A Critical Analysis of Emerging Attitudes from the Mau Forest Restoration Discourse in Kenya
This essay seeks to examine attitudes towards forest conservation as covertly expressed in the Mau Forest conservation discourse. It was based on the assumption that political discourse informs and influences social attitudes towards environmental conservation. The study was guided by Norman Fairclough and Ruth Wodak’s Critical Discourse Analysis (CDA) framework. The study adopted a qualitative research design. The study focused on a population of 35 speeches. Downsampling procedure was used to select 20 speeches by political leaders on the Mau Forest debate. These speeches were obtained from the media for transcription and analysis. The CDA analysis was carried out on a sample of texts from the corpus and the data were analyzed using qualitative techniques. The data analysis was based on the lexical choices and language features and their social implications for forest conservation in Kenya. The results indicated that various language techniques such as lexicalization, metaphors, and rhetorical questions served to express the speakers’ hatred, contempt and dislike for the forest conservation cause. The data was presented as transcripts or excerpts of political utterances. The findings of this study would be beneficial to the Government and policymakers by showing that language can help achieve a shift in attitudes and behaviour on forest conservation issues.
Alexander, R. & Stibbe, A. (2014).‘From the analysis of ecological discourse to the ecological analysis of discourse’, Language science 41.104-110.
Barasa, N. M. (2014). Discursive strategies in Kenya’s 2008 post-election consultation discourse. Unpublished PhD Thesis: Laikipia University.
Couto, H. H. (2014) ‘Ecological approaches in linguistics: a historical overview’. Language Science 41. 122-128
Creswell, J.W. (2012). Qualitative inquiry and research design: choosing among the five traditions. Thousand Oaks CA: Sage.
Daily Nation (2010-2018). Nairobi: Nation Media Group.
East African Standard (2010-2018). Nairobi: Standard Group.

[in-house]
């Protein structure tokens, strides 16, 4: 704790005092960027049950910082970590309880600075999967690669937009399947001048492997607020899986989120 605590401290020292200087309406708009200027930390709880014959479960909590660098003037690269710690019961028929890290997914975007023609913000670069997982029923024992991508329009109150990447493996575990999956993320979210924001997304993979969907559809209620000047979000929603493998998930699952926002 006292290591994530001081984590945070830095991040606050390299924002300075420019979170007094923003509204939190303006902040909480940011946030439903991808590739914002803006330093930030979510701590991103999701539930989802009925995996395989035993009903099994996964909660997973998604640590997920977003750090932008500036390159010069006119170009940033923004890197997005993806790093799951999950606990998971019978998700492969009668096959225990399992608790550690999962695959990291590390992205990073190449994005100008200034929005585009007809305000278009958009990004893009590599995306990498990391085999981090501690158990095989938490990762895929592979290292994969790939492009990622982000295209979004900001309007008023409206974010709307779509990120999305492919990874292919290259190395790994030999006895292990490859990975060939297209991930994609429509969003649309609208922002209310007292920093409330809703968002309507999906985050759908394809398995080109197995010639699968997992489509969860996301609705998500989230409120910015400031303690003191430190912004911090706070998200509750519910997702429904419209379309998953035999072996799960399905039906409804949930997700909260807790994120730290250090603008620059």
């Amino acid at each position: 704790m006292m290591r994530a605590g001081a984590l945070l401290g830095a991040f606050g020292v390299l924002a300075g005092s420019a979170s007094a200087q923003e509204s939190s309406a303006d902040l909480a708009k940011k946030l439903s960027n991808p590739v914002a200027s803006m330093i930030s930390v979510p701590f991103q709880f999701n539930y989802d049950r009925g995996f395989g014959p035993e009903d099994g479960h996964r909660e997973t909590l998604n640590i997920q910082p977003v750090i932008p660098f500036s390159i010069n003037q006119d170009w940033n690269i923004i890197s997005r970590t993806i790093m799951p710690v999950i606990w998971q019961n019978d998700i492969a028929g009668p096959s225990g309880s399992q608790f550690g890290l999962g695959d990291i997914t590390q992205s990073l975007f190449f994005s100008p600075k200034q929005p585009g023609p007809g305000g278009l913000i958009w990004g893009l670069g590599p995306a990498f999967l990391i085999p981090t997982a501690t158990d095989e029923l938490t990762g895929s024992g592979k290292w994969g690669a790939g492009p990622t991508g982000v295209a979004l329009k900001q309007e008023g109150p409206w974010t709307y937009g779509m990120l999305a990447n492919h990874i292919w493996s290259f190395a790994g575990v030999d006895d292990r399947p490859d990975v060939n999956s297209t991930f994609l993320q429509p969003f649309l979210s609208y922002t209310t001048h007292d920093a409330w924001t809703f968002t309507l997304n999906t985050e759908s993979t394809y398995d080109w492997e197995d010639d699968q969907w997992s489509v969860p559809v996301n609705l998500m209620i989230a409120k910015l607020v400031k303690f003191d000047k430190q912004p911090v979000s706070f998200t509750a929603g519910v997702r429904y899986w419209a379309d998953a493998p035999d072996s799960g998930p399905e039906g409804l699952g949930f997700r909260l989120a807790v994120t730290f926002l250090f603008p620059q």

Fill, A. & Muhlhausler, P. (2001). The ecolinguistics reader: language, ecology and environment.New York: Continuum.
Finke, P. (1998). Identity and manifoldness; new perspectives in science,language and politics.Cambridge: MIT Press.
Glesne, C. (2006). Becoming a qualitative researcher: an introduction. Boston: Pearson educational inc.
Goshgarian, G. (1998). Exploring language. New York: Longman.
Halliday, M. (1992). ‘New ways of meaning; the challenges to applied linguistics’, in A. Fill. and P. Muhlhausler(eds) The ecolinguistics reader: the language ecology, ecology and environment. London: continuum.
Halliday, M.A.K. (1992). ‘New ways of meaning: the challenges to applied linguistics’, in Putz, Matin (ed): Thirty years of linguistic evolution. Amsterdam: John Benjamins Co.
Halliday,M.A.K. & Ruqaiya, H. (1985). Language, context and text: aspects of language in social-semiotic perspective. Oxford: Oxford University Press.
Harre, R.B.& Muhlhausler, P. (1999). Greenspeak: a study of environmental discourse. Thousand oaks CA: Sage.
Kothari, C.R. (2004). Research methodology: methods and techniques.New Delhi: New Age.
Kristen, E. B& Barbra (2000).Science Explorer. New Jersey: New Hall.
Malvern, L. (2000). A people betrayed. London: Zed Books Ltd.
Marshall, C.& Rossman, G. (2006).Designing qualitative research. Thousand Oaks CA: Sage.
Mau Forest speeches. Retrieved from https//www.m.youtube/watch
Mazayev, A. Y. (2005). Political discourse: factor of addressee. Moscow: Gnos.
Muhlhausler, P. (2003).Language of environment, environment of language; a course in ecolinguistics. London: Battlebridge UK.
Naess, A. (2008).Ecology of wisdom. Berkley, C.A: Counterprint.
NEMA (2008).State of Environment Report Kenya, 2006/2007: Effects of climate change and coping mechanisms in Kenya. Nairobi:NEMA.
Njoroge, M.C. (2011). ‘Putting ethnicity in perspective: In Ndirangu Wachanga, Cultural identity and new media.Winconsin.
Potter, J. W. (2009). Mass media scholarship. Delhi: Sage.
Ralph, N. and Stanyer, J. (2007).The politician communication reader. New York:
Schultz, B. (1992). ‘Environmental matters and communicational challenges’,
in Australian journal of communication 21/3,26-39
Stibbe, A. (2014) An ecolinguistics approach to critical discourse studies. Critical discourse studies 11(1) 117-128.
Stibbe, A. (2014) Ecolinguistics, language, ecology and the stories we live by. London: Routledge.
van Dijk, T. (1993).Principles of critical discourse analysis. Discourse and society 4(2)249-83.
van Dijk, T. (1995).Discourse semantics and ideology. Discourse and society 6 :243-289”
van Dijk, T. (1998).Ideology: a multidisciplinary study. London: Sage.
Copyright (c) 2020 Albert Mogambi Moinani, Margaret Barasa, Eucabeth Ong'au
This work is licensed under a Creative Commons Attribution-NonCommercial-ShareAlike 4.0 International License.
This open-access article is distributed under a Creative Commons Attribution (CC-BY) 4.0 license.
You are free to: Share — copy and redistribute the material in any medium or format. Adapt — remix, transform, and build upon the material for any purpose, even commercially. The licensor cannot revoke these freedoms as long as you follow the license terms. Under the following terms: Attribution — You must give appropriate credit, provide a link to the license, and indicate if changes were made. You may do so in any reasonable manner, but not in any way that suggests the licensor endorses you or your use. No additional restrictions You may not apply legal terms or technological measures that legally restrict others from doing anything the license permits.